Walking on Water

‘…it is more worship to God to behold Him in all than in any special thing… the fullness of joy is to behold God in all…’

Julian of Norwich, Revelations of Divine Love

…the angel of the Lord appeared to [Moses] in a flame of fire out of a bush; he looked, and the bush was blazing, yet it was not consumed… God called to him out of the bush, ‘Moses, Moses!’ And he said, ‘Here I am.’ Then he said, ‘Come no closer! Remove the sandals from your feet, for the place on which you are standing is holy ground.’ He said further, ‘I am the God of your father, the God of Abraham, the God of Isaac, and the God of Jacob.’ And Moses hid his face, for he was afraid to look at God.

Then the Lord said, ‘I have observed the misery of my people… I have heard their cry… I know their sufferings, and I have come down to deliver them… So come, I will send you…’ But Moses said to God, ‘Who am I that I should go…?’ 

…Moses said to God, ‘If I come to the Israelites and say to them, “The God of your ancestors has sent me to you”, and they ask me, “What is his name?” what shall I say to them?’ God said to Moses, ‘I am who I am.’ He said further, ‘Thus you shall say to the Israelites, “I am has sent me to you.”’ 

Extract from Exodus 3:1-15 (NRSVA)

 

Jesus [said], ‘If I glorify myself, my glory is nothing. It is my Father who glorifies me, he of whom you say, “He is our God”, though you do not know him. But I know him… and I keep his word. Your ancestor Abraham rejoiced that he would see my day; he saw it and was glad.’ Then the Jews said to him, ‘You are not yet fifty years old, and have you seen Abraham?’ Jesus said to them, ‘Very truly, I tell you, before Abraham was, I am.’

John 8:54-58

‘I AM’ is the English translation for the name of our God. God IS. And if, as Julian says, it means more to God for us to see Him in all things than in any one particular area, what does that mean for daily life, whatever our circumstances? Doesn’t it mean that this day, this breath itself, is a miracle?

I need to know this on days like today, when it almost looks like the battle is already won. C-PTSD grabs me and shakes me like a wolf tearing into its prey. It feels beyond my control. I am just a tight ball of blood and pain and fear. But I have something precious. Jesus gave me Himself. He knows full well all those tumbling feelings of pain and fear and worthlessness and He breathes into the dark, gaping holes and whispers, “I AM”.

And I know that I don’t have to be afraid any more. The storm doesn’t go away, but I take His hand and we – well, we walk on water. Together. One step at a time.

Prayer in Practice

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from idpinthat.com

And this is the confidence that we have toward [God], that if we ask anything according to his will he hears us. And if we know that he hears us in whatever we ask, we know that we have [received] the requests that we have asked of him.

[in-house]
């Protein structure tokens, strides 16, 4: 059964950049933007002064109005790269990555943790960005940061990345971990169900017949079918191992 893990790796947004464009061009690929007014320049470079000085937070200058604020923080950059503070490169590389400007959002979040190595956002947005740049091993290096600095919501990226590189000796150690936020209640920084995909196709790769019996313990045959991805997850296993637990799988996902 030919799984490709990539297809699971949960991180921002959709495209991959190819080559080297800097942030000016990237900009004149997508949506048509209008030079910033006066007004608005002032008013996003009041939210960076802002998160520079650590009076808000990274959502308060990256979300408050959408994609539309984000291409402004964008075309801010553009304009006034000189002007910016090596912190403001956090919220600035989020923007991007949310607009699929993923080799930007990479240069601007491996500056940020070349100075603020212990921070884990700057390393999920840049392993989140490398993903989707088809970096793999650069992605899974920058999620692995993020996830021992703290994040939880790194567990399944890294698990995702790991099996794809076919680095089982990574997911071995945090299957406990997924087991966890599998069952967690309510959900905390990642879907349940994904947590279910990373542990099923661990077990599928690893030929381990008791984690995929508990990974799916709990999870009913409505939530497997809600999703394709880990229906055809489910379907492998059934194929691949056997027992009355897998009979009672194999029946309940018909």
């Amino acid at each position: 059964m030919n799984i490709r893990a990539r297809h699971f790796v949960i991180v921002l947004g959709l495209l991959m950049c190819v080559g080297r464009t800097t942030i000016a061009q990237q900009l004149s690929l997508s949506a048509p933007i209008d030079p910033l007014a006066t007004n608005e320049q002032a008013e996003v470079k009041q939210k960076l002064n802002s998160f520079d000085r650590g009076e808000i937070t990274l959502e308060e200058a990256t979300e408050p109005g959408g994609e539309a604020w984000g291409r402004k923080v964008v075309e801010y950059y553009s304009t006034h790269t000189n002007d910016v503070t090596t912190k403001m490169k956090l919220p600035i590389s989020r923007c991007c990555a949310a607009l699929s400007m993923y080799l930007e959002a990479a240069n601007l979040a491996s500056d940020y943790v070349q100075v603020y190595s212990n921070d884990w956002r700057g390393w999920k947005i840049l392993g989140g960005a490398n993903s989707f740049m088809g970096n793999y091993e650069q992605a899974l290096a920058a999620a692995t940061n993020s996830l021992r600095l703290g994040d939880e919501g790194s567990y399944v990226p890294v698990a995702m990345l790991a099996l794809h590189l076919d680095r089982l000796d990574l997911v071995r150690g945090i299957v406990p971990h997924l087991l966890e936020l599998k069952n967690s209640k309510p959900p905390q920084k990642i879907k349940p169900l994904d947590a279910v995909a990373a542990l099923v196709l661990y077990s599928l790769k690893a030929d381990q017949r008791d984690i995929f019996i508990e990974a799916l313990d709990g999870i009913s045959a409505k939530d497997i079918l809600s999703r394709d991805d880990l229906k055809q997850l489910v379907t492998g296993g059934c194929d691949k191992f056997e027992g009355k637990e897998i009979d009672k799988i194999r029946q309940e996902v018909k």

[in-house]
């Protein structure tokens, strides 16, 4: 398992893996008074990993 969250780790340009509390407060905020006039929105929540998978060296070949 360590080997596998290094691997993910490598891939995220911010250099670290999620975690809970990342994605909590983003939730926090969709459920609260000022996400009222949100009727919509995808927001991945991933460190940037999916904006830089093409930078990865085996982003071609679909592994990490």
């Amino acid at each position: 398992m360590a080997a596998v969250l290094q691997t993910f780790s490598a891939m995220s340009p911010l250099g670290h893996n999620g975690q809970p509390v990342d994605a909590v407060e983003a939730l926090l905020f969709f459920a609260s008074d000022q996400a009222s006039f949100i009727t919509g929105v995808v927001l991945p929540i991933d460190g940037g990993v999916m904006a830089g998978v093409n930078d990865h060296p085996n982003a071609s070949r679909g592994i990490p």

1 John 5:14,15 (ESV)

Prayer is the deliberate act of the soul. It is true, full of grace and lasting, for it is united with and fixed into the will of our Lord by the inner working of the Holy Spirit.

~ from Revelations of Divine Love by Julian of Norwich

God delights in our prayer. Do not be discouraged. He hears you and knows your heart and your deepest desire. Shine, then, as His light in the darkness of the world. Be your brother’s hands and feet, be your sister’s pillow. God knows and will give you the desires of your heart because your will is aligned with His.

Delight yourself in the LORD, and he will give you the desires of your heart.

Psalm 37:4

An End in Itself

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As you, Father, are in me and I am in you, may they also be in us… John 17:21

One measure of a healthy life of prayer is that it never seeks a sign.  Prayer should never be an effort to control or manipulate how God acts in our lives. It is not a means to an end but an end in itself.

from The Little Way of Lent by Gary Caster (emphasis my own)

Prayer is the deliberate and steadfast action of the soul. It is true and enduring, and full of grace. Prayer fastens the soul to God and makes it one with His will.

from Revelations of Divine Love by Julian of Norwich

Beloved, pray for us.

1 Thessalonians 5:25 (The Life with God Bible NRSV)

Prayer

‘Prayer is the deliberate and steadfast action of the soul’ wrote Julian of Norwich. At its most basic level, prayer is simply talking to God, but the nature of prayer – what it is, how it works, how it benefits us and others – has much greater implications.

Prayer tip #1: God is not a slot machine

There are some common misconceptions about prayer that are rarely spoken of within the Church, which is a huge shame. These misconceptions can lead to a sense of distance between oneself and God, diminished relationships with God and with fellow believers, a sense that God isn’t really listening or, worse, an idea that God is like some kind of heavenly slot machine who will give me what I want if only I can pray the right words, or have enough ‘faith’ (this is not faith – this is superstition, hence the inverted commas), or do the right things (this is living by rules instead of grace – also false). But God has never been a heavenly slot machine!